Surface Summertime Radiative Forcing by Shallow Cumuli at the ARM SGP

Berg, L., Pacific Northwest National Laboratory

Radiation Processes

Cloud Life Cycle

Berg LK, EI Kassianov, CN Long, and DL Mills. 2011. "Surface summertime radiative forcing by shallow cumuli at the Atmospheric Radiation Measurement Southern Great Plains site." Journal of Geophysical Research – Atmospheres, 116(D1), D01202, 10.1029/2010jd014593.


Histogram of hourly average shortwave CRF (black) and longwave CRF (red) for all periods with shallow cumuli.


(a) Hourly average shortwave CRF (circles), binned shortwave CRF (squares); (b) total number of hourly averages for each sky cover bin; and (c) the change in shortwave TED as a function of sky cover for all hours with shallow cumuli. Line in (a) indicates best-fit polynomial to binned values of shortwave CRF.


Histogram of hourly average shortwave CRF (black) and longwave CRF (red) for all periods with shallow cumuli.

(a) Hourly average shortwave CRF (circles), binned shortwave CRF (squares); (b) total number of hourly averages for each sky cover bin; and (c) the change in shortwave TED as a function of sky cover for all hours with shallow cumuli. Line in (a) indicates best-fit polynomial to binned values of shortwave CRF.

Fair-weather cumuli are ubiquitous, occurring over large portions of both the continents and trade wind regions of the oceans, and have a substantial impact on the surface radiation budget. Compared to other cloud types, cumulus properties have large variations in both time and space, and these variations are poorly captured by current large-scale models.

A number of studies have documented the cloud amount associated with shallow cumuli over the central United States, but these studies did not investigate the shortwave or longwave cloud radiative forcing (CRF) associated with these clouds. Several short-duration field campaigns were performed recently that were designed to investigate various aspects of the life cycle of shallow cumuli. The study presented here represents a multi-year climatology of cumulus radiative properties that utilizes a high-resolution time series of sky cover and surface fluxes collected during eight summers (2000-2007) at the U.S. Department of Energy Atmospheric Radiation Measurement (ARM) Climate Research Facility Southern Great Plains (SGP) site. We use these time series to address three questions:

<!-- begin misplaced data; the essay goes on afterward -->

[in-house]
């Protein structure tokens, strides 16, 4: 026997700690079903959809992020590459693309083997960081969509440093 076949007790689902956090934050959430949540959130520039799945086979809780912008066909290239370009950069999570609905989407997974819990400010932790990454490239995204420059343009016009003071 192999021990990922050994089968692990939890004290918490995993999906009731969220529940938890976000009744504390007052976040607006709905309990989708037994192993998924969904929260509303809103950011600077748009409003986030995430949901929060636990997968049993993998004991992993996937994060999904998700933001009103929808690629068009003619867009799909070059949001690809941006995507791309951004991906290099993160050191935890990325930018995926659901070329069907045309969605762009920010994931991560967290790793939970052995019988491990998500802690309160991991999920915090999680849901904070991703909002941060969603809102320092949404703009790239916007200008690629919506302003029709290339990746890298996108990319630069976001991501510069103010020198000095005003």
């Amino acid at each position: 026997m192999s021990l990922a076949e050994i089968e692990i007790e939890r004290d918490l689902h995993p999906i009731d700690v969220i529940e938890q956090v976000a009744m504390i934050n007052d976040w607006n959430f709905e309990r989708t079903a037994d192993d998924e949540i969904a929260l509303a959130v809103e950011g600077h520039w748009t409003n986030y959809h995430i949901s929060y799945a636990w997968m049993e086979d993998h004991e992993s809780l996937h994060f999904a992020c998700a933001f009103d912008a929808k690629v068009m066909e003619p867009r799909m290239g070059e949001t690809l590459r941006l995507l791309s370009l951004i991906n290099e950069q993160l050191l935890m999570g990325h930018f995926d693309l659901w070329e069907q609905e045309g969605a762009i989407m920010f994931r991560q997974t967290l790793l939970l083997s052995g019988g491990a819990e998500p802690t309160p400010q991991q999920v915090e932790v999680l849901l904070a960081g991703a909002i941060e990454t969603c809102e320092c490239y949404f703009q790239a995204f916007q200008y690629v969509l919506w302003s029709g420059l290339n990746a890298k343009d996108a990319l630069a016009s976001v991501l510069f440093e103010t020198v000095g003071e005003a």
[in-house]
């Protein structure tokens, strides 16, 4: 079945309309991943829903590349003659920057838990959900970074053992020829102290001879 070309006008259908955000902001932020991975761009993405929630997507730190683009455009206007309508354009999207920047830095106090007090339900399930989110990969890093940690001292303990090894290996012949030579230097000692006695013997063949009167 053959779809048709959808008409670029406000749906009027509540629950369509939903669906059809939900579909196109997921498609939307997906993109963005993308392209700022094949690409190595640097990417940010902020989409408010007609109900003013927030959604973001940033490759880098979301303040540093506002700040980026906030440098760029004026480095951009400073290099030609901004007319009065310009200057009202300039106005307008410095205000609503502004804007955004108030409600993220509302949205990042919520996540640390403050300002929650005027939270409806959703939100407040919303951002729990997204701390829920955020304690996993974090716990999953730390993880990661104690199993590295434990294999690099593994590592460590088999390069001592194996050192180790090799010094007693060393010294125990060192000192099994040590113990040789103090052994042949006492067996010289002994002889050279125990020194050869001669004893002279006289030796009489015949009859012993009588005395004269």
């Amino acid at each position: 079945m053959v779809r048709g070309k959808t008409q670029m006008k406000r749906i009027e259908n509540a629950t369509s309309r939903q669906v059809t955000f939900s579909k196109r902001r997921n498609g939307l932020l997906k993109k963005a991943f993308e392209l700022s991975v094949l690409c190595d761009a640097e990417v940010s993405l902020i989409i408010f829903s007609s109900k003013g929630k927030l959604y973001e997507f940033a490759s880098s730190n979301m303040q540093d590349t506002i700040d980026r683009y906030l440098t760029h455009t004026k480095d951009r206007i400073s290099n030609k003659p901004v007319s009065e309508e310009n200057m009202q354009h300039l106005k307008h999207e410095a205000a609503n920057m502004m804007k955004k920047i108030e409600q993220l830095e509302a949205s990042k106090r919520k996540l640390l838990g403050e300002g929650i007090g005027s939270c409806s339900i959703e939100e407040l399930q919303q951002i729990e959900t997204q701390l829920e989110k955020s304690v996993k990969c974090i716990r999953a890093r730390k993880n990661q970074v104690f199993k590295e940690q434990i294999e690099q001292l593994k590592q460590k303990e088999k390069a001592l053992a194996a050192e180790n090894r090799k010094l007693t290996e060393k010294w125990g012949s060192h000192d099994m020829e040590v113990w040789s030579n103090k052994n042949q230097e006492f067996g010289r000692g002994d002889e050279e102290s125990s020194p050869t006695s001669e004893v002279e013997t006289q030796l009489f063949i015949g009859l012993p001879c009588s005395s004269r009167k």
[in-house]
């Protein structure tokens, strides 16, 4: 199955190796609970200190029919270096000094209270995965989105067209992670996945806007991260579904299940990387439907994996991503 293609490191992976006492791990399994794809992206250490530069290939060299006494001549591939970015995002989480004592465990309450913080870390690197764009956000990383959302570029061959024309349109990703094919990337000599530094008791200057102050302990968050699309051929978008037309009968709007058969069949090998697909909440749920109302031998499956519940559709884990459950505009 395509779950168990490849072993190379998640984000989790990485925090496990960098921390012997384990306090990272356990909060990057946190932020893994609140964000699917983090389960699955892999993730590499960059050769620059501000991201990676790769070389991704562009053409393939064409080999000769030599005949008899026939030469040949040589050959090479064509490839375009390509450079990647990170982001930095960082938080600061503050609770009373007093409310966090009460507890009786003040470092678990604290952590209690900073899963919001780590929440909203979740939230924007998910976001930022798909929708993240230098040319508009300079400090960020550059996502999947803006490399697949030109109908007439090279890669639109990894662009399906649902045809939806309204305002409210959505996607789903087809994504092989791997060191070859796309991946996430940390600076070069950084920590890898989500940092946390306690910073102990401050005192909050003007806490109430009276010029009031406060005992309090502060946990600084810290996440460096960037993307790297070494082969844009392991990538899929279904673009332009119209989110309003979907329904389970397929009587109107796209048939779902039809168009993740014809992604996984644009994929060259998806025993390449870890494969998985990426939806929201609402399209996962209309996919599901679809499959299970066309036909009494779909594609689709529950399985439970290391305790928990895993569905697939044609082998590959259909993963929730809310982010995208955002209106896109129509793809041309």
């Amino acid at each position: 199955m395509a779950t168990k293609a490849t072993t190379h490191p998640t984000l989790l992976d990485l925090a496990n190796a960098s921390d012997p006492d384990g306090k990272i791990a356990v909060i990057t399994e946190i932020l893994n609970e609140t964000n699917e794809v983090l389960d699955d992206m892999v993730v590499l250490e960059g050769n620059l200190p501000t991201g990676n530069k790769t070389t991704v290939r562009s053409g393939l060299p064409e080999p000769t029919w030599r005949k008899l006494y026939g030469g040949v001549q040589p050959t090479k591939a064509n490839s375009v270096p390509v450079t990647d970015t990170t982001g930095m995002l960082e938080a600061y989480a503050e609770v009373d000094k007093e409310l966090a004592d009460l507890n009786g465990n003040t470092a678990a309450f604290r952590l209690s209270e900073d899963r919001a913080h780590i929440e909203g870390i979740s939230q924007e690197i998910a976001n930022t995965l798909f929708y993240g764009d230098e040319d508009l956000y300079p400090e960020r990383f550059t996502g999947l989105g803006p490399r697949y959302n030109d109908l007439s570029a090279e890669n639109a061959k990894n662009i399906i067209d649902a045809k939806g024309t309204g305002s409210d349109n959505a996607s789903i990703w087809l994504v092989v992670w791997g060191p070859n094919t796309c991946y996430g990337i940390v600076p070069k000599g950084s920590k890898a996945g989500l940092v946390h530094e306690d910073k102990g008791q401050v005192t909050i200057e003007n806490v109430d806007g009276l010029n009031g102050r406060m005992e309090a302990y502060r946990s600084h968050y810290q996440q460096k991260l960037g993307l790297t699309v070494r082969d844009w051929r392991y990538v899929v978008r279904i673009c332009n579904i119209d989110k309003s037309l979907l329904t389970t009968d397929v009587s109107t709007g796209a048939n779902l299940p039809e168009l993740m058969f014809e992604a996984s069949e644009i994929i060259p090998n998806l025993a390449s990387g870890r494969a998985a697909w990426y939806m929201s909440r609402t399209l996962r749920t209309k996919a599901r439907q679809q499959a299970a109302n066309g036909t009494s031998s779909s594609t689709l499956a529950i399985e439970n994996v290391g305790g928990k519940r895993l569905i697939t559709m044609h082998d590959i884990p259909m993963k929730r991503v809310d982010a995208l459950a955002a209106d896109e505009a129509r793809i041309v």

1. How large are contributions of the shortwave and longwave components to the net CRF at the surface?

2. What is the magnitude and observational frequency of the positive shortwave CRF at the surface?

3. What is the relationship between the sky cover and the total amount of shortwave and longwave energy deposited at the surface over a period of time?

The summertime averages of the shortwave and longwave components of the hourly average CRF at the surface are found to be -45.5 W m-2 (out of 612 W m-2 for clear sky conditions) and 15.9 W m-2 (out of -105 W m-2 for clear sky conditions), respectively. Thus, the shortwave component is nearly three times larger than its longwave counterpart, and the presence of shallow cumuli lead to a net cooling of the surface. Both the hourly average shortwave and longwave CRF were found to increase in magnitude with increasing cloud fraction. The inhomogeneity of the cumulus properties is responsible for many cases with positive shortwave CRF, which are associated with cloud-induced enhancement of the diffuse irradiance. For such cases, the cloudy-sky instantaneous values of the diffuse irradiance can exceed the corresponding instantaneous clear-sky values by as much as 225 W m-2. The positive and negative components of the shortwave CRF are characterized by small-scale fluctuations; about 95% of them are less than 20-minute duration. In comparison with the positive component of shortwave CRF, the negative component has larger amplitude (up to 800 W m-2). Although temporal averaging reduces the amplitude of the positive CRF and its population, nearly 20% of all 1-hr averages of CRF were positive. The neglect of the positive component of the forcing would increase the summertime average CRF by nearly 24% (from 45.5 W m-2 to -59.5 W m-2), The total amount of shortwave and longwave energy deposited at the surface (TED) is the amount of energy that is available for partitioning between sensible, latent, and soil heat flux. Both the change in shortwave TED and the change in the longwave TED have a non-linear dependence on the fractional sky cover, with the largest values occurring at intermediate sky cover. Two competing factors lead to this behavior of the shortwave and longwave TED. The first factor is the magnitude of CRF, which increases with increasing sky cover. The second factor is the number of occurrences of any cloud amount, which, for shallow cumuli, decreases with increasing sky cover. These two competing factors lead to the observed non-linear behavior of the shortwave and longwave TED.

Small and optically thin shallow cumuli are frequently observed over land and ocean. The geometrical and optical properties of cumulus clouds exhibit large variations over both time and space and lead to a large amount of variability of the radiative properties at the surface. This study describes the impact of shallow cumuli on the shortwave and longwave components of the CRF at the surface using data collected during eight summers at the ARM SGP site. While the observed quantitative impact on the surface CRF is representative of local conditions at the study site, the qualitative impact, namely the important role of shallow cumuli in the Earth’s surface energy budget, is expected to be applicable at a wide range of locations around the globe. In addition, the data set developed as part of this study is a useful tool for evaluating models of the atmosphere.